About Dr. Suzuki & The Suzuki Method

As a Suzuki cello teacher, I follow the Suzuki Method and philosophy of education and aim to educate others in the Suzuki philosophy. However, I’ve realized that not many parents know much about Suzuki himself. Below is a brief biography about Dr. Suzuki taken from a number of different sources, namely Dr. Suzuki’s book Nurtured by Love. I hope it sheds some more light on the origins of the Suzuki Method as well as the aims of the Suzuki philosophy!

About Suzuki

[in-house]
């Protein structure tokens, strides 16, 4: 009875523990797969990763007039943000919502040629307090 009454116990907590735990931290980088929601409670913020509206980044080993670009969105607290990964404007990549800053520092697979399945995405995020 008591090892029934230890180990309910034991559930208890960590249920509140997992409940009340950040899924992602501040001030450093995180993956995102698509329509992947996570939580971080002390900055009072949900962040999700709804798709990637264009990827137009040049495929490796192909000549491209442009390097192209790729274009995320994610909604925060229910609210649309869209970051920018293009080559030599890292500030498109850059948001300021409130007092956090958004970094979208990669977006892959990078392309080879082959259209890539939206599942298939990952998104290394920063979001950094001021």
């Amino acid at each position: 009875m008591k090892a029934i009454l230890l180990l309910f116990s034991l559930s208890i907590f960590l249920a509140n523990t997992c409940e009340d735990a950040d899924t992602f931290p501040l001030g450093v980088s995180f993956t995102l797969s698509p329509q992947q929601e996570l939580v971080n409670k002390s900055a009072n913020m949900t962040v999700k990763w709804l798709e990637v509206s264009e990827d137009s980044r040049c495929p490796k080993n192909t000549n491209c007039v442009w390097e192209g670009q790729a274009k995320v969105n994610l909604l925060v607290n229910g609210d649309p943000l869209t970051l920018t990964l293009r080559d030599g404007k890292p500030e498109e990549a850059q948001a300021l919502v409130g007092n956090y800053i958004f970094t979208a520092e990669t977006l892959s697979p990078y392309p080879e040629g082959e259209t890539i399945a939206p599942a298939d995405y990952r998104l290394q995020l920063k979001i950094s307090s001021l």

Shinichi Suzuki was born on October 17, 1898 in Nagoya, Japan. He was one of twelve children and his father owned a violin factory. Growing up around the violin factory, Suzuki and his siblings always believed the instruments were toys and never realized what beautiful sounds could come from a violin. When he was seventeen, Suzuki heard a recording of Schubert’s Ave Maria played by the violinist Mischa Elman. This listening experience changed Suzuki’s life thereafter; he brought a violin home from the factory and taught himself to play by listening recordings and imitating what he heard. He began taking violin lessons from a teacher in Tokyo and at age 22, Suzuki moved to Germany to study with Karl Klingler. While in Germany, Suzuki also met his future wife, Waltraud, a German pianist. They married and relocated to Japan in 1929, where Suzuki began to teach violin and play string quartet concerts with his brothers. At the Imperial Conservatory, Suzuki began developing his teaching ideas and philosophy for working with children, young children in particular.